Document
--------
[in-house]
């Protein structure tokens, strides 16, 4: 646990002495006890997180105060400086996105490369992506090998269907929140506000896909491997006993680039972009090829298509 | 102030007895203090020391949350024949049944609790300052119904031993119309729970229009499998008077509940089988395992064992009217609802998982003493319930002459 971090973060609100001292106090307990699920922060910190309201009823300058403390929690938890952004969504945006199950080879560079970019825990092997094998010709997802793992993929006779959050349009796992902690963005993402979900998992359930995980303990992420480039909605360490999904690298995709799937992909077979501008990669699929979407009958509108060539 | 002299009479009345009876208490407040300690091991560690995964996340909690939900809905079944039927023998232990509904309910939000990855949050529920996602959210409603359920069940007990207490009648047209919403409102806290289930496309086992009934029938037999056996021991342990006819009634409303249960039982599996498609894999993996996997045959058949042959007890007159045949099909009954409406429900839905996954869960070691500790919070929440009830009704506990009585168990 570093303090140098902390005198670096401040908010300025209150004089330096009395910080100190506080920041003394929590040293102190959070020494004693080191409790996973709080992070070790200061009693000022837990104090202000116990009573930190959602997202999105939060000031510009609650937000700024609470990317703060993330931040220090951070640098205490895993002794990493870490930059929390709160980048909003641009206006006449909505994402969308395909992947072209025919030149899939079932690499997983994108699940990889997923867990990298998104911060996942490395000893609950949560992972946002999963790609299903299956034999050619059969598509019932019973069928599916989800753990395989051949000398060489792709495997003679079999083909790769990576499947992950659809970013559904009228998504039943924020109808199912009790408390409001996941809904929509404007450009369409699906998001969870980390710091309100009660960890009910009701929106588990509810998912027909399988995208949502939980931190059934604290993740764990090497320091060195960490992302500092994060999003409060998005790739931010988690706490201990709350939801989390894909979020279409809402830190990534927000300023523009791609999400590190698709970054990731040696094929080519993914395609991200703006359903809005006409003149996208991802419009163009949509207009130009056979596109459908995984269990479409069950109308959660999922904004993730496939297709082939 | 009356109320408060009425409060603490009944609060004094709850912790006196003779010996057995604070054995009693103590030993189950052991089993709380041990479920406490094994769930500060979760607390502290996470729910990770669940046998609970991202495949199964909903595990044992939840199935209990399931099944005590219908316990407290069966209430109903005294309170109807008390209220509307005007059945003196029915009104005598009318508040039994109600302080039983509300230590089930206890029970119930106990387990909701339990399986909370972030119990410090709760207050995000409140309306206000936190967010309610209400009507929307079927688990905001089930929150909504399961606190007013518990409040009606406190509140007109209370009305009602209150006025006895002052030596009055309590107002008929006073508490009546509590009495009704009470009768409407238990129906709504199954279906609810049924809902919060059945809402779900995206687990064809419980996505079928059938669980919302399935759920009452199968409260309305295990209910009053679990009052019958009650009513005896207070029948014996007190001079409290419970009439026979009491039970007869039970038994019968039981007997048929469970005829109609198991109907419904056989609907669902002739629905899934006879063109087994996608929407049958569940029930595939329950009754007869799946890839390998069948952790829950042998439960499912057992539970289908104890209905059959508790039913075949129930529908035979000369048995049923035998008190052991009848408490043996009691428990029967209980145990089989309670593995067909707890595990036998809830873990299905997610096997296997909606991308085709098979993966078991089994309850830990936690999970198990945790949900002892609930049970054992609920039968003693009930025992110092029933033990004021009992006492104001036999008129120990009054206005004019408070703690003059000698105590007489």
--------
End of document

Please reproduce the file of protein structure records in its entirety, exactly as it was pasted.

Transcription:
[in-house]
């Protein structure tokens, strides 16, 4: 646990002495006890997180105060400086996105490369992506090998269907929140506000896909491997006993680039972009090829298509 | 102030007895203090020391949350024949049944609790300052119904031993119309729970229009499998008077509940089988395992064992009217609802998982003493319930002459 971090973060609100001292106090307990699920922060910190309201009823300058403390929690938890952004969504945006199950080879560079970019825990092997094998010709997802793992993929006779959050349009796992902690963005993402979900998992359930995980303990992420480039909605360490999904690298995709799937992909077979501008990669699929979407009958509108060539 | 002299009479009345009876208490407040300690091991560690995964996340909690939900809905079944039927023998232990509904309910939000990855949050529920996602959210409603359920069940007990207490009648047209919403409102806290289930496309086992009934029938037999056996021991342990006819009634409303249960039982599996498609894999993996996997045959058949042959007890007159045949099909009954409406429900839905996954869960070691500790919070929440009830009704506990009585168990 570093303090140098902390005198670096401040908010300025209150004089330096009395910080100190506080920041003394929590040293102190959070020494004693080191409790996973709080992070070790200061009693000022837990104090202000116990009573930190959602997202999105939060000031510009609650937000700024609470990317703060993330931040220090951070640098205490895993002794990493870490930059929390709160980048909003641009206006006449909505994402969308395909992947072209025919030149899939079932690499997983994108699940990889997923867990990298998104911060996942490395000893609950949560992972946002999963790609299903299956034999050619059969598509019932019973069928599916989800753990395989051949000398060489792709495997003679079999083909790769990576499947992950659809970013559904009228998504039943924020109808199912009790408390409001996941809904929509404007450009369409699906998001969870980390710091309100009660960890009910009701929106588990509810998912027909399988995208949502939980931190059934604290993740764990090497320091060195960490992302500092994060999003409060998005790739931010988690706490201990709350939801989390894909979020279409809402830190990534927000300023523009791609999400590190698709970054990731040696094929080519993914395609991200703006359903809005006409003149996208991802419009163009949509207009130009056979596109459908995984269990479409069950109308959660999922904004993730496939297709082939 | 009356109320408060009425409060603490009944609060004094709850912790006196003779010996057995604070054995009693103590030993189950052991089993709380041990479920406490094994769930500060979760607390502290996470729910990770669940046998609970991202495949199964909903595990044992939840199935209990399931099944005590219908316990407290069966209430109903005294309170109807008390209220509307005007059945003196029915009104005598009318508040039994109600302080039983509300230590089930206890029970119930106990387990909701339990399986909370972030119990410090709760207050995000409140309306206000936190967010309610209400009507929307079927688990905001089930929150909504399961606190007013518990409040009606406190509140007109209370009305009602209150006025006895002052030596009055309590107002008929006073508490009546509590009495009704009470009768409407238990129906709504199954279906609810049924809902919060059945809402779900995206687990064809419980996505079928059938669980919302399935759920009452199968409260309305295990209910009053679990009052019958009650009513005896207070029948014996007190001079409290419970009439026979009491039970007869039970038994019968039981007997048929469970005829109609198991109907419904056989609907669902002739629905899934006879063109087994996608929407049958569940029930595939329950009754007869799946890839390998069948952790829950042998439960499912057992539970289908104890209905059959508790039913075949129930529908035979000369048995049923035998008190052991009848408490043996009691428990029967209980145990089989309670593995067909707890595990036998809830873990299905997610096997296997909606991308085709098979993966078991089994309850830990936690999970198990945790949900002892609930049970054992609920039968003693009930025992110092029933033990004021009992006492104001036999008129120990009054206005004019408070703690003059000698105590007489």